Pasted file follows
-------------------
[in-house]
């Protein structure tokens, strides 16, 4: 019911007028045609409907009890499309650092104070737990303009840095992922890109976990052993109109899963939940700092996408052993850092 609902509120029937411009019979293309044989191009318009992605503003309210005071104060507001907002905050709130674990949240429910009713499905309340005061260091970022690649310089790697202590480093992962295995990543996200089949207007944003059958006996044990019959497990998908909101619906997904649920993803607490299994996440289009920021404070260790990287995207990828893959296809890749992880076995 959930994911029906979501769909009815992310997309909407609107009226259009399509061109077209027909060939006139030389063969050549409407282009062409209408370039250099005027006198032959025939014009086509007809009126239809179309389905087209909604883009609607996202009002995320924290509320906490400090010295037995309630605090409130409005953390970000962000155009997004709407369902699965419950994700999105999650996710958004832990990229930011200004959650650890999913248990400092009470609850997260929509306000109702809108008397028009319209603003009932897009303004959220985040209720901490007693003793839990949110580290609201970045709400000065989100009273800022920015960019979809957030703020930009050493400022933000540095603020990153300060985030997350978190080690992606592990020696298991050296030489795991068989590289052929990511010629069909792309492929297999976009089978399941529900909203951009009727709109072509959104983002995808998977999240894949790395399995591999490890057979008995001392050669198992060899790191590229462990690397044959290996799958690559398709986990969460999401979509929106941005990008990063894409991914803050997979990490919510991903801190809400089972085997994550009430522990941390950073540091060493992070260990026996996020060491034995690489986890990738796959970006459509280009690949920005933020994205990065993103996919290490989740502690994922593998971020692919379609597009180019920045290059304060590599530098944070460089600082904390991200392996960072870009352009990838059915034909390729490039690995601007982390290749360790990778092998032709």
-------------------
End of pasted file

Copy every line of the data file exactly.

[in-house]
């Protein structure tokens, strides 16, 4: 019911007028045609409907009890499309650092104070737990303009840095992922890109976990052993109109899963939940700092996408052993850092 609902509120029937411009019979293309044989191009318009992605503003309210005071104060507001907002905050709130674990949240429910009713499905309340005061260091970022690649310089790697202590480093992962295995990543996200089949207007944003059958006996044990019959497990998908909101619906997904649920993803607490299994996440289009920021404070260790990287995207990828893959296809890749992880076995 959930994911029906979501769909009815992310997309909407609107009226259009399509061109077209027909060939006139030389063969050549409407282009062409209408370039250099005027006198032959025939014009086509007809009126239809179309389905087209909604883009609607996202009002995320924290509320906490400090010295037995309630605090409130409005953390970000962000155009997004709407369902699965419950994700999105999650996710958004832990990229930011200004959650650890999913248990400092009470609850997260929509306000109702809108008397028009319209603003009932897009303004959220985040209720901490007693003793839990949110580290609201970045709400000065989100009273800022920015960019979809957030703020930009050493400022933000540095603020990153300060985030997350978190080690992606592990020696298991050296030489795991068989590289052929990511010629069909792309492929297999976009089978399941529900909203951009009727709109072509959104983002995808998977999240894949790395399995591999490890057979008995001392050669198992060899790191590229462990690397044959290996799958690559398709986990969460999401979509929106941005990008990063894409991914803050997979990490919510991903801190809400089972085997994550009430522990941390950073540091060493992070260990026996996020060491034995690489986890990738796959970006459509280009690949920005933020994205990065993103996919290490989740502690994922593998971020692919379609597009180019920045290059304060590599530098944070460089600082904390991200392996960072870009352009990838059915034909390729490039690995601007982390290749360790990778092998032709």